The FWC approved a panther position paper at its September 2015 Commission meeting to provide strategic direction to staff moving forward with panther management and conservation efforts. Florida panther conservation has reached major milestones and is an impressive success story. This position paper reaffirms the FWC’s commitment to work with partners to conserve and protect panthers.
- Slash pines
- Saw palmettos
- Wax myrtle
Pinelands, in particular pine flatwoods, are the most common natural community throughout Florida and generally occur on flat plateaus with sandy soil. Within the panther's range are found pine flatwoods as well as the much less common rockland pine, areas of thin soil on top of ridges of limestone. The Long Pine Key area of Everglades National Park is an example of rockland (also sometimes called rimrock) pine. It is not an island surrounded by water but an "island" surrounded by freshwater marsh. Panthers are known to use the Long Pine Key area. Pinelands are usually moist during the rainy season and are sometimes even flooded. Periodic fires are necessary to prevent their transformation to hardwood forests. After fires, new plant growth is particularly attractive to white-tailed deer. Wild hogs may also be present in pinelands. Vegetation density in pinelands varies from nearly closed to open and almost savanna-like (Alden et al., 1998). Thickets of saw palmetto are frequently present.
Wild hogs in southwest Florida today are descendants of escaped hogs brought to Florida by the Spanish and of hundreds of wild hogs released into Big Cypress for humans to hunt between 1961 and 1977.
Hogs are an important part of the panther's diet and may have been critical to the survival of the panther during times of deer scarcity. For example, between 1939 and 1941 thousands of deer were killed in south Florida because it was thought they harbored the tick that caused cattle fever.
Wild hogs will eat almost anything: bulbs, roots, leaves, seeds, fruits, grasses (including aquatic grasses), tubers, acorns, mushrooms, berries as well as snakes, insects, lizards, baby birds and even carrion. Females, called sows, and their offspring usually travel and forage in groups, whereas males, called boars, are usually solitary except when mating.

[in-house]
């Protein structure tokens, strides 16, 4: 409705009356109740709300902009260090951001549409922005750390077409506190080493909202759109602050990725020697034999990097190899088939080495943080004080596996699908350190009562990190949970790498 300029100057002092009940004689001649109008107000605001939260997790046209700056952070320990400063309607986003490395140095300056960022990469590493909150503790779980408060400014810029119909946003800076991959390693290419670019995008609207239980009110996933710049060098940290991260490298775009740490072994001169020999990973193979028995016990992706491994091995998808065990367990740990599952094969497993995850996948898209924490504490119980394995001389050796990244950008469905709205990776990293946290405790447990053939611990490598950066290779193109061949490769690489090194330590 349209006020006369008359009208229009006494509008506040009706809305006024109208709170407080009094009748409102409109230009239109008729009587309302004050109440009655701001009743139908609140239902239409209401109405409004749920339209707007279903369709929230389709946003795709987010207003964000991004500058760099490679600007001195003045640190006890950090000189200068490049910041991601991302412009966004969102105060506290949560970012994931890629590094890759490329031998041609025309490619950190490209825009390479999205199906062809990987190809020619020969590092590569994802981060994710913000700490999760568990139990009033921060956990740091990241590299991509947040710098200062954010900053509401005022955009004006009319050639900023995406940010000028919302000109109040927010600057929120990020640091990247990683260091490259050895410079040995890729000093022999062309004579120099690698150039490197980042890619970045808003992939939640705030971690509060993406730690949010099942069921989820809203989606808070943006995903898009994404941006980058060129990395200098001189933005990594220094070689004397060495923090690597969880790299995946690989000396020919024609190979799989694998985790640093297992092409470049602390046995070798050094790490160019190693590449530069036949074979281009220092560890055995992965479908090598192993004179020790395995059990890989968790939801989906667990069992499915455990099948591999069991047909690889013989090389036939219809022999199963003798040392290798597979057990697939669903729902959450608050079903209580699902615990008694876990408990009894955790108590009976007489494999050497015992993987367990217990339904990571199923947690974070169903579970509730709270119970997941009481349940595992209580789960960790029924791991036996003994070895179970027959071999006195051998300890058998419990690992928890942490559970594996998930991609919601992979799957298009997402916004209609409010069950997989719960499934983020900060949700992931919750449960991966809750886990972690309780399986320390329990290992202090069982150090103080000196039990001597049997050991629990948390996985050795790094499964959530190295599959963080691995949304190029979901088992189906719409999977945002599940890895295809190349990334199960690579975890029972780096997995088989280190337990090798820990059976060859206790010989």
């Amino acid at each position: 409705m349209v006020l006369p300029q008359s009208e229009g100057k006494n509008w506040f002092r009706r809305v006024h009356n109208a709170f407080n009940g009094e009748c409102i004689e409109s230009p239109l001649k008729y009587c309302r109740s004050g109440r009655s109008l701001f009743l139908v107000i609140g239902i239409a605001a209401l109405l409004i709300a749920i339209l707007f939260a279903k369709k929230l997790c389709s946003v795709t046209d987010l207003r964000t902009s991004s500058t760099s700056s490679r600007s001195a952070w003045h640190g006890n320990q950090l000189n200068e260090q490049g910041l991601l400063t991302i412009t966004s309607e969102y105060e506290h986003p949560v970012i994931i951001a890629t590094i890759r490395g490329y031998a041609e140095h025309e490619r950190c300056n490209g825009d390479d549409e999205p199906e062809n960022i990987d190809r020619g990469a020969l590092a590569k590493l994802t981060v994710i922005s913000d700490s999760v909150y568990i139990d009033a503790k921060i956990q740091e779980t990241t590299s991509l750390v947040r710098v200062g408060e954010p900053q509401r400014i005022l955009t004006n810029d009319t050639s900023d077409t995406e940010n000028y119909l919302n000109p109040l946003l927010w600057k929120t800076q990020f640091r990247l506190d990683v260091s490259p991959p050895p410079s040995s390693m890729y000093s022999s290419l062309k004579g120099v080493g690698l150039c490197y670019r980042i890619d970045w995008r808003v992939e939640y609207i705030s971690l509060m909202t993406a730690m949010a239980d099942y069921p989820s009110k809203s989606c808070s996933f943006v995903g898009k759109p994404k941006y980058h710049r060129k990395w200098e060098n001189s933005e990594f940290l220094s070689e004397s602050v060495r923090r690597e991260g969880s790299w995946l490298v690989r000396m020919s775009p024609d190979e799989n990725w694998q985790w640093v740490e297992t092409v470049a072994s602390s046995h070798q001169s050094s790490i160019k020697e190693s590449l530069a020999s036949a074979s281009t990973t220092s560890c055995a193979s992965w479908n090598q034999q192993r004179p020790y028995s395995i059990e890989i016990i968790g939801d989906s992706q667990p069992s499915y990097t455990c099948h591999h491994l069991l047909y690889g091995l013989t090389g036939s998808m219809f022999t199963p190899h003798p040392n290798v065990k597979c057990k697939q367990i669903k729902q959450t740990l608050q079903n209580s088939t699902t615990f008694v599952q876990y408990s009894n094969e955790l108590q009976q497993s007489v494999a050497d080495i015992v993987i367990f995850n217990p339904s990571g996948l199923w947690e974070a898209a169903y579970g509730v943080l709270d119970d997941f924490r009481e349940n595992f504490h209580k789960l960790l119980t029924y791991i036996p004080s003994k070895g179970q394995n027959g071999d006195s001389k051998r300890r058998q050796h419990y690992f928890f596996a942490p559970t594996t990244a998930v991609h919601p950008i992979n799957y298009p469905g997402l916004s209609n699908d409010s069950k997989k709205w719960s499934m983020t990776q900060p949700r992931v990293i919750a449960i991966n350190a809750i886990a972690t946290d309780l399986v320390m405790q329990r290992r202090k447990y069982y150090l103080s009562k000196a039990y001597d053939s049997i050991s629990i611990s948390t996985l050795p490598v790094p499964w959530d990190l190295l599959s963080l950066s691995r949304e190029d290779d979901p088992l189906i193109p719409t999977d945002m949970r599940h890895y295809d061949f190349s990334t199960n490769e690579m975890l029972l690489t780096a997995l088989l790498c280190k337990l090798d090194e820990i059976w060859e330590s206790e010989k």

White-tailed deer are graceful, swift, and agile. They can run over 48 kilometers per hour on open range and can bound over 2-meter fences from a standstill. They were named for their habit of lifting their tails like flags, flashing the white underside, when they run.
As the most consistently found large prey item, white-tailed deer are critical to the health and survival of the Florida panther.
Deer are herbivores and are most abundant along the edges of forests where cover and forage are available. In southwest Florida, marsh vegetation is also an important component of their diet. They feed on new shoots of many types of trees and shrubs as well as on leaves and twigs. They also eat acorns, fruits, berries, and even mushrooms. They eat the bark of several types of trees, scraping it with their bottom incisors. They generally feed around dusk and dawn and rest during the day in thickets or in patches of dense tall grass.
Deer have excellent eyesight and hearing and a keen sense of smell. Because they don't eat meat, deer lack upper incisor and canine teeth.
Males (called bucks) grow antlers each spring and shed them each winter. Growing antlers look like they are covered with velvet. The size of antlers and the number of points is determined by nutrition and genetics. Young deer (less than 3) and older deer (older than 8) have fewer points and smaller racks than deer in their prime (3-8). Biologists think this is a result of physical condition as well as genetics (McCown: personal communication).
Found throughout Florida, the saw palmetto has fan-shaped segmented leaves armed with sharp spines resembling a saw blade.
According to biologist David Maehr, "saw palmetto is the single most important plant species for the Florida panther." Panthers use palmettos to rest during the day, as dens for their kittens, and as cover while stalking prey. Panther kittens are nearly impossible to see on the sandy soil among palmetto stems, old flower stalks, and dried fronds.
Many other animals depend on palmetto for cover and food.saw palmetto with fruit Bears and hogs are especially fond of palmetto fruits. Bears make their winter dens among palmetto roots. Vultures nest among palmettos, and hundreds of vertebrates and insects depend on saw palmetto at some point in their lives.
Bachman's sparrow, threatened bald eagle, black vulture, chuck-will's-widow, common nighthawk, eastern meadowlark, eastern screech owl, endangered Florida grasshopper sparrow, long-billed wren, endangered red-cockaded woodpecker, red-winged blackbird, turkey vulture.
Armadillo, black bear, bobcat, cotton rat, gray fox, possums, raccoon, striped skunk, white-tailed deer, wild hog.
Reptiles and Amphibians:
Black racer, cottonmouth, threatened eastern indigo snake, king snake and lizards.
Bluestem, cabbage palm, gallberry, hatpins, maidencane, saw palmetto, south Florida slash pine, sundews, St. John's wort, wax myrtle and wiregrass.